Glorious Apostle, Saint Jude Thaddeus, I salute you through the Sacred Heart of Jesus. Through His Heart I praise and thank God for all the graces he has bestowed upon you. I implore you, through His love to look upon me with compassion. Do not despise my poor prayer. Do not let my trust be confounded. God has granted to you the privilege of aiding mankind in the most desparate cases. Oh, come to my aid that I may praise the mercies of God. All my life I will be your grateful client until I can thank you in heaven. Amen.
Saint Jude, pray for us, and for all who invoke your aid.
Canonized, October 12, 2008 by Pope Benedict XVI.
Second of nine children born to Pasquale, a pasta factory manager, and Marie Marseglia Errico, who worked weaving plush. A good child, pious, always ready to help his father at work, or his mother with his younger siblings. He felt a call to the priesthood at age fourteen. He was turned away by the Capuchins and Redemptorists due to his youth. Studied at a diocesan seminary in Naples, Italy from age sixteen, walking the five miles to class each day, and was ordained on 23 September 1815 in Naples.
School teacher for twenty years. Parish priest at the church of Saint Cosmas and Damian. Known for his devotion to the Sacrament of Reconciliation and ministry to the sick, his self-imposed austerties and penances. He made yearly retreats to the Redemptorist house in Pagani, Italy.
During his retreat in 1818, Saint Alphonsus Maria de Liguori appeared to him in a vision, and told him that God wanted Gaetano to build a new church, and to found a new religious congregation. While Gaetano initially received strong support from the local people, it faded in the face of fund-raising and work, and it wasn't until 9 December 1830 that he dedicated and blessed the church Our Lady of Sorrows at Secondigliano; it has since become one of Italy's most popular pilgrimage sites.
Nearby he built a small house for himself and a lay-brother who took care of the church; this was the beginning of the Missionaries of the Sacred Hearts of Jesus and Mary. The Missionaries received local approval on 14 March 1836, approval by the Congregation of Bishops on 30 June 1838, royal approval on 13 May 1840, and papal approval by Blessed Pope Pius IX on 7 August 1846. Gaetano served as first Superior General.
His beatification miracle occurred in southern Italy in January 1952 and involved a man with a perforated stomach wall. Just before emergency surgery, his wife slipped a relic of Father Gaetano under his pillow, and together they prayed for his intercession. His health began to improve immediately, and he was soon healed without medical intervention.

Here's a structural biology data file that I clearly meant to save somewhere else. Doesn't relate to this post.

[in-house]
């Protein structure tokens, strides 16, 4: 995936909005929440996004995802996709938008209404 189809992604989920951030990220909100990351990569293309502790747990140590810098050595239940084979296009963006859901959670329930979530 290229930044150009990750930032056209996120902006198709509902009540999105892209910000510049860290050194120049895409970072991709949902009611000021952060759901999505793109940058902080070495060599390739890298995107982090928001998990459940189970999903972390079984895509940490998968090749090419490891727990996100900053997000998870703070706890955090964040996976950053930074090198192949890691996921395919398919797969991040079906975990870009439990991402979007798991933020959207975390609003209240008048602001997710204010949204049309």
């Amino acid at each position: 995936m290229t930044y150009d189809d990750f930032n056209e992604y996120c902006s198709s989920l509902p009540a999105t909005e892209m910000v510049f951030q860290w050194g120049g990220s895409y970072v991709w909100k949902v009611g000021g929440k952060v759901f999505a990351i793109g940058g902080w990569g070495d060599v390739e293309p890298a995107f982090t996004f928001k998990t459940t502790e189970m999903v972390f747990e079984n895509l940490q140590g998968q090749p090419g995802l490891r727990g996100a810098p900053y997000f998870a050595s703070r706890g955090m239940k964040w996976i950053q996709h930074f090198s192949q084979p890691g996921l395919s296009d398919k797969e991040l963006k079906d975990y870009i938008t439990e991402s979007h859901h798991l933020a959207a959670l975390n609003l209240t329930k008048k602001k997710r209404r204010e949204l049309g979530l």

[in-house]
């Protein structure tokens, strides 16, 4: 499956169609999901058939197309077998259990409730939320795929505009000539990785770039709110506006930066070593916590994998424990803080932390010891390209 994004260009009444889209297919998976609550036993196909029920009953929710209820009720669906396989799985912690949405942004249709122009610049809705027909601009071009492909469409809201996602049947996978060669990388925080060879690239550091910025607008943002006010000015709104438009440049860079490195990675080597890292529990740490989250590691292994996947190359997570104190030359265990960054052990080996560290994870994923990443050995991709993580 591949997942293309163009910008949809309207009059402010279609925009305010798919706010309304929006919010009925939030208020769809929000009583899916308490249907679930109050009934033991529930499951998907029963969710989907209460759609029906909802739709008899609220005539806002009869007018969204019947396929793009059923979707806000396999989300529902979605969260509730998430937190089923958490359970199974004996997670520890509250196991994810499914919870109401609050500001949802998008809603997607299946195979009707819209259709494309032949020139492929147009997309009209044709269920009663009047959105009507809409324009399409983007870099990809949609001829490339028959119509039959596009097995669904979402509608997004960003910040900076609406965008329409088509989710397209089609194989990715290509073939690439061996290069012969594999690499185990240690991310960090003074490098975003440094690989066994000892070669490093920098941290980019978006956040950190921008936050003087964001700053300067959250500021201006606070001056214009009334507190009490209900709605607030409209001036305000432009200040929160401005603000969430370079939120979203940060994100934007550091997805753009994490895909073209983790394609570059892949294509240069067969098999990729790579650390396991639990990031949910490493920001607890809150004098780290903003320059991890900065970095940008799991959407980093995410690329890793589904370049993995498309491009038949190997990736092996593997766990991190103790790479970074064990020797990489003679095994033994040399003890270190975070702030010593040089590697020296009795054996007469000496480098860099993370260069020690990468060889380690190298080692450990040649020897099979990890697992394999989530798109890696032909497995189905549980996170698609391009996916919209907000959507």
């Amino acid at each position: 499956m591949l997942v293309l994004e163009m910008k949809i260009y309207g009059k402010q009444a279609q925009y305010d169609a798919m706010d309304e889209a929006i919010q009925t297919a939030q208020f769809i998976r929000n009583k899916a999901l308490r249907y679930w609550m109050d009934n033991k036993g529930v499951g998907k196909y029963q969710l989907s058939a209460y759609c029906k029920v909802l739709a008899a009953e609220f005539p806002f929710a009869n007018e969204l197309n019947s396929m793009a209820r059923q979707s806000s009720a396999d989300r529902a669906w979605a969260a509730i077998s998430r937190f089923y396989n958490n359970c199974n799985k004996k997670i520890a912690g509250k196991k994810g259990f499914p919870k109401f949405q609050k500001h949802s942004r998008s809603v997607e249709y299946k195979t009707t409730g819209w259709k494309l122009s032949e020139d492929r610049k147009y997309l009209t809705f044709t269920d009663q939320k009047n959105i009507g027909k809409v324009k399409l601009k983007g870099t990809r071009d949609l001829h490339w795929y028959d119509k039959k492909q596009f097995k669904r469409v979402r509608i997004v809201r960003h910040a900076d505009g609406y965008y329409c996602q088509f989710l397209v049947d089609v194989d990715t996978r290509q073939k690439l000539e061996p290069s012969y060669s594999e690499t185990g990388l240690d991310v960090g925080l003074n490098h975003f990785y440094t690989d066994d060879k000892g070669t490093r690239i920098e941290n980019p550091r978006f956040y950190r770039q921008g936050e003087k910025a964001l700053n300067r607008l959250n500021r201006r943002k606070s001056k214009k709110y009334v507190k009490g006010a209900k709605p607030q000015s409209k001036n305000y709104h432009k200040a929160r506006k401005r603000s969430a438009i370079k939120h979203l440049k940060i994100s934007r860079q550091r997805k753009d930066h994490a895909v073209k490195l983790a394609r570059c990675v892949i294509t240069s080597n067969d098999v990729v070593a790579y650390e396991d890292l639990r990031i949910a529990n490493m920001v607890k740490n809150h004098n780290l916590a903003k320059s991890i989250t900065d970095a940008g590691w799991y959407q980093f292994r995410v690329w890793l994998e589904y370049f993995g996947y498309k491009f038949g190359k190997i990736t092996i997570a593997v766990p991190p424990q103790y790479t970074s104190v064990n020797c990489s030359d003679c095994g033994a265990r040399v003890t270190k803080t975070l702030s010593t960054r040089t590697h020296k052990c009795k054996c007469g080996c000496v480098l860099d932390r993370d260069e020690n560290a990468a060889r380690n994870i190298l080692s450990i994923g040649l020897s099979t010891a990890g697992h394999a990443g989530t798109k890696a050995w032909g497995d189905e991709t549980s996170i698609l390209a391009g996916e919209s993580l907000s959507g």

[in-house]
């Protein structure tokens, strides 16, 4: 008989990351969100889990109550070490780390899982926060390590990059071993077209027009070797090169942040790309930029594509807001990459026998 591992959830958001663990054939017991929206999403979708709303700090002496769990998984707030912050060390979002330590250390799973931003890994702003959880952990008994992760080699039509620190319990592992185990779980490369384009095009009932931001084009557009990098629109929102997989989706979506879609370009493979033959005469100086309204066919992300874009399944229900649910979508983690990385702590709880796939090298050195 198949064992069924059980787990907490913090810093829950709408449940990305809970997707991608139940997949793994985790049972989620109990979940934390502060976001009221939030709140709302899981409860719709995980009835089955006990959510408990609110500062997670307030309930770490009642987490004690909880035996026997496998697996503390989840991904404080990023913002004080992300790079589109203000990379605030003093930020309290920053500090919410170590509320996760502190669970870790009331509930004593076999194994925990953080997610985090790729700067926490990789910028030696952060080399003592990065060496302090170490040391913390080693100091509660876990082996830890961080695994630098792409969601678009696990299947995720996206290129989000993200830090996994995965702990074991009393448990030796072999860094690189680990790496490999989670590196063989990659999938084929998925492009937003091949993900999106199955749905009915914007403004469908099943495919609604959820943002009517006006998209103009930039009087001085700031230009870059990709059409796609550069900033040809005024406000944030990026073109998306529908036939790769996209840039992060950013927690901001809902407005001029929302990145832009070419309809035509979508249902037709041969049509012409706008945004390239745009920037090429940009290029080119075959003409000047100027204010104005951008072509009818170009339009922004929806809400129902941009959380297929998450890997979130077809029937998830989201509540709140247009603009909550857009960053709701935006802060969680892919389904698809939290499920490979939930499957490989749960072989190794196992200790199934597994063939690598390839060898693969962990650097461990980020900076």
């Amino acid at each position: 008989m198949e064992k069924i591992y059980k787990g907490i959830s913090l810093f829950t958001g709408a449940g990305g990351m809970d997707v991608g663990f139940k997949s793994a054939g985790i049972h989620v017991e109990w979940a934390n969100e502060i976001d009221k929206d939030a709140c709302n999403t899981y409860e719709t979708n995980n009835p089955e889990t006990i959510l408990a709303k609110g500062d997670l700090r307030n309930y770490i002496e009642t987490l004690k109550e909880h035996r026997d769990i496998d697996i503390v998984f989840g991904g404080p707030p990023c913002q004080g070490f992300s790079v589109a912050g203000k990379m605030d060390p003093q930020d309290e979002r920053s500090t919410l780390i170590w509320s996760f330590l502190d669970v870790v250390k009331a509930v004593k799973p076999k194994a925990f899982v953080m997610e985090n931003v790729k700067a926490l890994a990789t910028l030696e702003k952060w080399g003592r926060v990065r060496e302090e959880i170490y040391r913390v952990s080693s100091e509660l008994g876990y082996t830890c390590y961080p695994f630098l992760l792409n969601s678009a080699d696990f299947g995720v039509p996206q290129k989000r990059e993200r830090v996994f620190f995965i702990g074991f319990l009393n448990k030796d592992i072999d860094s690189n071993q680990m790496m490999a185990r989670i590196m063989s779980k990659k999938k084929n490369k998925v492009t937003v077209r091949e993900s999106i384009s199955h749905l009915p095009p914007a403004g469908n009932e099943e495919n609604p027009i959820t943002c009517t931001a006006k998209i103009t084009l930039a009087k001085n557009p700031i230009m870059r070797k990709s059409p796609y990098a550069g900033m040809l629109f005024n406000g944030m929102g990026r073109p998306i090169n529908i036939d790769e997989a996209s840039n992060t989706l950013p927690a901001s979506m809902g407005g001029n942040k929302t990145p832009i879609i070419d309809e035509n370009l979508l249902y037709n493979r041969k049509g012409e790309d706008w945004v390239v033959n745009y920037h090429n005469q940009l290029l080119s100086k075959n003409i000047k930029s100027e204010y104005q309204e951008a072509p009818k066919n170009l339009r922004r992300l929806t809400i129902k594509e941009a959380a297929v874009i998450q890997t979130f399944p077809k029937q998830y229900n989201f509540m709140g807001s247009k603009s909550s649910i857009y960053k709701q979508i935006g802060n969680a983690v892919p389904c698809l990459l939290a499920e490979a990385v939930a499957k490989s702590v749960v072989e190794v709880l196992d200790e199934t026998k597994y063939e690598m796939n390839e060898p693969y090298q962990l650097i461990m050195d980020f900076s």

"Let us kindle the love of the Sacred Hearts of Jesus and Mary in the hearts of all people."
- St. Gaetano Errico
Third of eleven children in the family of the wealthy wool merchant Diego Rodriguez. Met St. Peter Faber when he was 10; the Father Faber prepared the boy for his First Communion. At age 14, Alonso was sent to study with Jesuits, Alonso's father died within a year, and he returned home to learn and manage the business.
Married to Mary Suarez at age 26. His business suffered, and two the couple's children died in infancy; one son survived. Widower in his early 30's, Alonso's mother died soon after. He sold the business and moved in with his sisters; they helped Alonso raise his son, and taught their brother prayerful meditation.
When his son died, Alonso decided to follow his call to the religious life. He gave away what little he had left, and tried to join the Jesuits; he did not have the education they required, and was refused. Attended the College of Barcelona, but could not complete the work. Self-imposed austerities nearly destroyed his health; at age 60 he was ordered to begin sleeping in a bed instead of the chair, bench or ground he had previously used. However, at the recommendation of Jesuit Father Luis Santander, Alonso became a Jesuit lay-brother, admitted on 31 January 1571 at Valencia, Spain, and began to study alongside children.
Porter and doorkeeper at the Jesuit college of Montesion at Palma, Mallorca, Spain for 46 years, a duty which involved delivering packages, seeing to the lodging of travelers, and dispensing alms to the poor. From this humble post he influenced many through the years. Obsessed with the spiritual, and given to extreme self-imposed austerities, he had a special devotion to Saint Ursula, and was so obedient to his superiors that when one told him to eat his plate, he tried to cut it with a knife and fork. Friend and room-mate of Saint Peter Claver; advised Peter to request missionary work in South America. Professed his final Jesuit vows at the age of 54.
Reputed to heal by fervent prayer. The night before his death was spent in a visionary ecstasy. Some authors claim he wrote the Little Office of the Immaculate Conception, but his part was to make it more popular. Left behind a collection of manuscripts of journal entries, random thoughts, simple illustrations, and musings on things spiritual that are remarkable for their simplicity, sound and correct doctine, and spiritual understanding; they were published as Spiritual Works of Blessed Alonso Rodriguez in Barcelona in 1885.
Prayer for New Life through Death to Sin...
"Though Your most holy passion and death, I beg of you, Lord, to grant to me a most holy life, and a most complete death to all my vices and passions and self-love, and to grant me sight of your holy faith, hope and charity." - St. Alonso Rodriguez
Born in Germany.
Educated by Benedictines at Reichenau, Switzerland. Spiritual student of Saint Romuald. Benedictine monk at Einsiedeln abbey, Switzerland in 964. Teacher; director of the abbey school. Abbey prior in 970. Evangelized the Magyars in modern Hungary. Missionary to Pannonia. Priest. Bishop of Ratisbon (modern Regensberg, Germany) in 972. Reformed clerical discipline and spirituality in his diocese. Noted for his preaching, his teaching abilities, his charity (hence the name Great Almoner) and his care for lay people in his diocese. Tutor to the future emperor Saint Henry II.
Lord, help us to follow in your footsteps just as your Apostles did, that we may be a good example to others. Grant us the graces we need to be good disciples and always lead our friends on the path to holiness. Saint Wolfgang, pray for us. Amen.